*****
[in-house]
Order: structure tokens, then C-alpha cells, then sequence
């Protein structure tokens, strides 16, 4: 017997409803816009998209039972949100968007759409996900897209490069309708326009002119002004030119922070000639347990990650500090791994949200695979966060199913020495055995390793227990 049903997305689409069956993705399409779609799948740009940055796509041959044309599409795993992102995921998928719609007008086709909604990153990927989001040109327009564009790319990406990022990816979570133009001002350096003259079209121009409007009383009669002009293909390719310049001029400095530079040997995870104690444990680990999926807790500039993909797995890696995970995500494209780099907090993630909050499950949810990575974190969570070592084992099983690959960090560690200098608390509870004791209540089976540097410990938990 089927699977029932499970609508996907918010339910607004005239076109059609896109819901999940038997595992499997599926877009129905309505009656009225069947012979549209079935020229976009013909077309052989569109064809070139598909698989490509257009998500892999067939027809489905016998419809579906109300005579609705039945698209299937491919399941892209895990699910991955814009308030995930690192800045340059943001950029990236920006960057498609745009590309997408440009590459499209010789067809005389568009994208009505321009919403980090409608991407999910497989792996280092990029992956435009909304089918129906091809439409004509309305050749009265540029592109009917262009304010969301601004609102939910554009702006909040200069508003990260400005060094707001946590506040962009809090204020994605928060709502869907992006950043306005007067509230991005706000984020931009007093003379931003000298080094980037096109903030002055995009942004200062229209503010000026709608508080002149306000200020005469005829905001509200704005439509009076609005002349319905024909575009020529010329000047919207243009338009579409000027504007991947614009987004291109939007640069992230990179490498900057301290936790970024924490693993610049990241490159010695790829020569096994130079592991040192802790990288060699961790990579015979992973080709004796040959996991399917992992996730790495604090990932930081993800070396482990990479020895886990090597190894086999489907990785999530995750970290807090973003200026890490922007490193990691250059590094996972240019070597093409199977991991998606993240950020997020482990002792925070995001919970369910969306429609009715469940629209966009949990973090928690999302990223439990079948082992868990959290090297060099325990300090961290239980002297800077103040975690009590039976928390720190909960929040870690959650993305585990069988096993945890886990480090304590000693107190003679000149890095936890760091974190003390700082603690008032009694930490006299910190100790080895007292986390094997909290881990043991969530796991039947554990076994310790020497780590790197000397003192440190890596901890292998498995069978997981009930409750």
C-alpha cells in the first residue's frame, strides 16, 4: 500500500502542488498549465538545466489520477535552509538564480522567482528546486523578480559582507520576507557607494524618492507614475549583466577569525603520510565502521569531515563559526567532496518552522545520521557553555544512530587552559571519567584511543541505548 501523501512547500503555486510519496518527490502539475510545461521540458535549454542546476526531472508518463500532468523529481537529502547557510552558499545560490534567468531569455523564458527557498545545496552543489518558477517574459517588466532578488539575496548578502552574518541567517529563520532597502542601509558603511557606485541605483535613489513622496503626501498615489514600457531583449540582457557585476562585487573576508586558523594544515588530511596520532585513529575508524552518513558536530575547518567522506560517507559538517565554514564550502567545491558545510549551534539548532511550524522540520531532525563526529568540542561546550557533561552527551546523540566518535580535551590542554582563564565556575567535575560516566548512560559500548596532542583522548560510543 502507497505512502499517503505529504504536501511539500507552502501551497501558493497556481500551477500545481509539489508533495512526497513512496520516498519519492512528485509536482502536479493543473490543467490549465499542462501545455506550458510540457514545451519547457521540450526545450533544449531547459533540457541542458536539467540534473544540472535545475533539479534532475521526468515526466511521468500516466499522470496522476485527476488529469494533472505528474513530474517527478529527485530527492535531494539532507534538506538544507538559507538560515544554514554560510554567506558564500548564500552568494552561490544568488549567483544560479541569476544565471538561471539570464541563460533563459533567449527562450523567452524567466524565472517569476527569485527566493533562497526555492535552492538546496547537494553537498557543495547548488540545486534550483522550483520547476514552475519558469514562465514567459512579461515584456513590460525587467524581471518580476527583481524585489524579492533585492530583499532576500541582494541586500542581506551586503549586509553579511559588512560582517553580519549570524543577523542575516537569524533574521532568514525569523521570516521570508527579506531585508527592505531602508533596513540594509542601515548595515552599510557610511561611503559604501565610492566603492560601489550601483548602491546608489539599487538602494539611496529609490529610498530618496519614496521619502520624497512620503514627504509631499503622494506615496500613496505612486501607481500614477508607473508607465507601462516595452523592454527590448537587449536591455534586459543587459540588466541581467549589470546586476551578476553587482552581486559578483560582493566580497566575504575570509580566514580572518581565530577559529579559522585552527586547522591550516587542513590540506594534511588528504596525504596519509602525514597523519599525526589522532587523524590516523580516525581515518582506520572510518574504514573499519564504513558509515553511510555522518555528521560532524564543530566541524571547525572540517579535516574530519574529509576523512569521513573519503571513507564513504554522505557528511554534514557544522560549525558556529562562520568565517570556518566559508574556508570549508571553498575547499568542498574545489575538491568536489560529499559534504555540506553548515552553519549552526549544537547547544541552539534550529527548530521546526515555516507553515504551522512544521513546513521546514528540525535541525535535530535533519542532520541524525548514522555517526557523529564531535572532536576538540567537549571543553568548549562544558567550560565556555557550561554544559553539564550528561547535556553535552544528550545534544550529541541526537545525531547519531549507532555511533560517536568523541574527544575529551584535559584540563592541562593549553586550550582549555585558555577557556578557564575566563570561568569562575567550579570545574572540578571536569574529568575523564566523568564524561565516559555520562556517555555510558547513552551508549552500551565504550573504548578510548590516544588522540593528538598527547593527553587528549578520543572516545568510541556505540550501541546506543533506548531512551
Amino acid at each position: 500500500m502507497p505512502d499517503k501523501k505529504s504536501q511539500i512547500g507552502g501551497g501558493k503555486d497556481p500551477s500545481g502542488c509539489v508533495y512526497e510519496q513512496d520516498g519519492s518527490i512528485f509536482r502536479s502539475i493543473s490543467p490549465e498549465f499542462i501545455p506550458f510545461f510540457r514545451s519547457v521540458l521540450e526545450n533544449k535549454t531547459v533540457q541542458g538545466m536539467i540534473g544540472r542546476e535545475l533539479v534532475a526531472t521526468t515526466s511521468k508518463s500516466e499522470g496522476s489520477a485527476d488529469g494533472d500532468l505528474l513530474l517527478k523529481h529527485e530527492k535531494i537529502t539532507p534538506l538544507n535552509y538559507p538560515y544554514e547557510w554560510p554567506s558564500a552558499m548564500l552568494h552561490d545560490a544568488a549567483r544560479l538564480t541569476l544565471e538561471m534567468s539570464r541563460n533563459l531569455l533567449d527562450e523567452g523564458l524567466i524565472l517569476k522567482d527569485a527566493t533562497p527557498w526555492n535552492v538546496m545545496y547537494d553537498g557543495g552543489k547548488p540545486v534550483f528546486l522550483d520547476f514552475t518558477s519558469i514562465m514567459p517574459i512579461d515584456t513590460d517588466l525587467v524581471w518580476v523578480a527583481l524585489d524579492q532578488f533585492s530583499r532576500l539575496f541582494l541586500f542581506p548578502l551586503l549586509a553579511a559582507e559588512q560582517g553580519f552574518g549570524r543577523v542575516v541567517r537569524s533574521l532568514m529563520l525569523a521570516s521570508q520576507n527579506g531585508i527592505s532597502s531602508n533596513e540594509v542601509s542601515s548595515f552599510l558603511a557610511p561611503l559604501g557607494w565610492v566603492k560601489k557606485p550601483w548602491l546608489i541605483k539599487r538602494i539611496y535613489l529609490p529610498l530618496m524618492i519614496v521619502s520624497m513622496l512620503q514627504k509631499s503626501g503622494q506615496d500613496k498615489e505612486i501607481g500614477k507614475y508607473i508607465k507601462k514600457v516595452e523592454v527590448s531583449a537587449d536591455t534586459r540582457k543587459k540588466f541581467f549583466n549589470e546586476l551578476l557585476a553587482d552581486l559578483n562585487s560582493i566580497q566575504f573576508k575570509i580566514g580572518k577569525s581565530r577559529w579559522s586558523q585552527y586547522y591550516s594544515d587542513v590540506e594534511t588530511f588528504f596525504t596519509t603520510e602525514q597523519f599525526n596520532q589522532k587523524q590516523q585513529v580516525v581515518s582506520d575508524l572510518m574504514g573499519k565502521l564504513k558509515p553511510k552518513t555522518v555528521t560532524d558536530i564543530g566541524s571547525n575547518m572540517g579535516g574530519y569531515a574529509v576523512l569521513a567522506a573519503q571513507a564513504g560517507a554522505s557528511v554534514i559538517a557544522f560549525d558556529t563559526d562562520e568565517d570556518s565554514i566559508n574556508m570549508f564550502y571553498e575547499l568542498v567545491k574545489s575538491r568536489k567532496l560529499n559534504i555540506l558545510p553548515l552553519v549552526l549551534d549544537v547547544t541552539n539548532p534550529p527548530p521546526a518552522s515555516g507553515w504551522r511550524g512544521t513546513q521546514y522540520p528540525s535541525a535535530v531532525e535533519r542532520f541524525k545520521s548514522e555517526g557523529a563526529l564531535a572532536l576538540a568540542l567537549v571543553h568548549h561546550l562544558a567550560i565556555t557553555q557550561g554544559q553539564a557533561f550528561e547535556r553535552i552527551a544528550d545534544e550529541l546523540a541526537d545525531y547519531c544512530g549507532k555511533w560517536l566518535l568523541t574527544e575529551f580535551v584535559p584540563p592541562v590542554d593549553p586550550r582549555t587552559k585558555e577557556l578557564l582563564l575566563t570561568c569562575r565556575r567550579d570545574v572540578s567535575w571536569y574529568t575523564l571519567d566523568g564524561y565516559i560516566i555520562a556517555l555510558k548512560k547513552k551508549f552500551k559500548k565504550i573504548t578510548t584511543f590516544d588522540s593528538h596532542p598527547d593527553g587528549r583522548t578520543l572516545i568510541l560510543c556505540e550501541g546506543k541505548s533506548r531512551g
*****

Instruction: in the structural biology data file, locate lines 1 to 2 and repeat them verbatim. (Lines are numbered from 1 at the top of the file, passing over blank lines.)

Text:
[in-house]
Order: structure tokens, then C-alpha cells, then sequence